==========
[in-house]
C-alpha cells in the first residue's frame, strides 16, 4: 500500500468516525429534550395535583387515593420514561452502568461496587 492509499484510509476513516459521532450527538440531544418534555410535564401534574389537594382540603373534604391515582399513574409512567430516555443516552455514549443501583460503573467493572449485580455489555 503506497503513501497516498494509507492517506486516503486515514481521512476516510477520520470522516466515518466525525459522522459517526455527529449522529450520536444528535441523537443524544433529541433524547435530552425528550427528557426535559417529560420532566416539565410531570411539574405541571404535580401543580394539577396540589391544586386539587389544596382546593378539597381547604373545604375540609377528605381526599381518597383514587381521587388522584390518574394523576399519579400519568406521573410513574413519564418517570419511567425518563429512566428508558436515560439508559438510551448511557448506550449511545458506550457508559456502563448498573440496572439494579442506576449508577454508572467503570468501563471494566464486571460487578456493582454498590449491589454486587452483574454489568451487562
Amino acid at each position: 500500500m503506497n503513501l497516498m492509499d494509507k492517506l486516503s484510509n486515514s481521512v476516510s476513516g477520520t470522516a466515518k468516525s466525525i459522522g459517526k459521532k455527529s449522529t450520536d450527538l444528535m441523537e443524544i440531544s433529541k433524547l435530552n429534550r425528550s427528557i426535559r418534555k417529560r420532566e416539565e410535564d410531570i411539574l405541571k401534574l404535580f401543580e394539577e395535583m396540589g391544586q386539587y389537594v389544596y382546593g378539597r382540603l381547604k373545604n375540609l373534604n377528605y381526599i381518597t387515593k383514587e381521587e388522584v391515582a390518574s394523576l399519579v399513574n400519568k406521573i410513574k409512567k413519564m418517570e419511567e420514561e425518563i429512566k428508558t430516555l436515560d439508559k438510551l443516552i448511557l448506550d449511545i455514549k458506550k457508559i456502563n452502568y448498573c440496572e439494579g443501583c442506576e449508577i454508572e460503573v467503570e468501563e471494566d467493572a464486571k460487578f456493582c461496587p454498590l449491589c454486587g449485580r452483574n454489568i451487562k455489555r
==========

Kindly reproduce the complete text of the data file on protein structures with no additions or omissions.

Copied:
[in-house]
C-alpha cells in the first residue's frame, strides 16, 4: 500500500468516525429534550395535583387515593420514561452502568461496587 492509499484510509476513516459521532450527538440531544418534555410535564401534574389537594382540603373534604391515582399513574409512567430516555443516552455514549443501583460503573467493572449485580455489555 503506497503513501497516498494509507492517506486516503486515514481521512476516510477520520470522516466515518466525525459522522459517526455527529449522529450520536444528535441523537443524544433529541433524547435530552425528550427528557426535559417529560420532566416539565410531570411539574405541571404535580401543580394539577396540589391544586386539587389544596382546593378539597381547604373545604375540609377528605381526599381518597383514587381521587388522584390518574394523576399519579400519568406521573410513574413519564418517570419511567425518563429512566428508558436515560439508559438510551448511557448506550449511545458506550457508559456502563448498573440496572439494579442506576449508577454508572467503570468501563471494566464486571460487578456493582454498590449491589454486587452483574454489568451487562
Amino acid at each position: 500500500m503506497n503513501l497516498m492509499d494509507k492517506l486516503s484510509n486515514s481521512v476516510s476513516g477520520t470522516a466515518k468516525s466525525i459522522g459517526k459521532k455527529s449522529t450520536d450527538l444528535m441523537e443524544i440531544s433529541k433524547l435530552n429534550r425528550s427528557i426535559r418534555k417529560r420532566e416539565e410535564d410531570i411539574l405541571k401534574l404535580f401543580e394539577e395535583m396540589g391544586q386539587y389537594v389544596y382546593g378539597r382540603l381547604k373545604n375540609l373534604n377528605y381526599i381518597t387515593k383514587e381521587e388522584v391515582a390518574s394523576l399519579v399513574n400519568k406521573i410513574k409512567k413519564m418517570e419511567e420514561e425518563i429512566k428508558t430516555l436515560d439508559k438510551l443516552i448511557l448506550d449511545i455514549k458506550k457508559i456502563n452502568y448498573c440496572e439494579g443501583c442506576e449508577i454508572e460503573v467503570e468501563e471494566d467493572a464486571k460487578f456493582c461496587p454498590l449491589c454486587g449485580r452483574n454489568i451487562k455489555r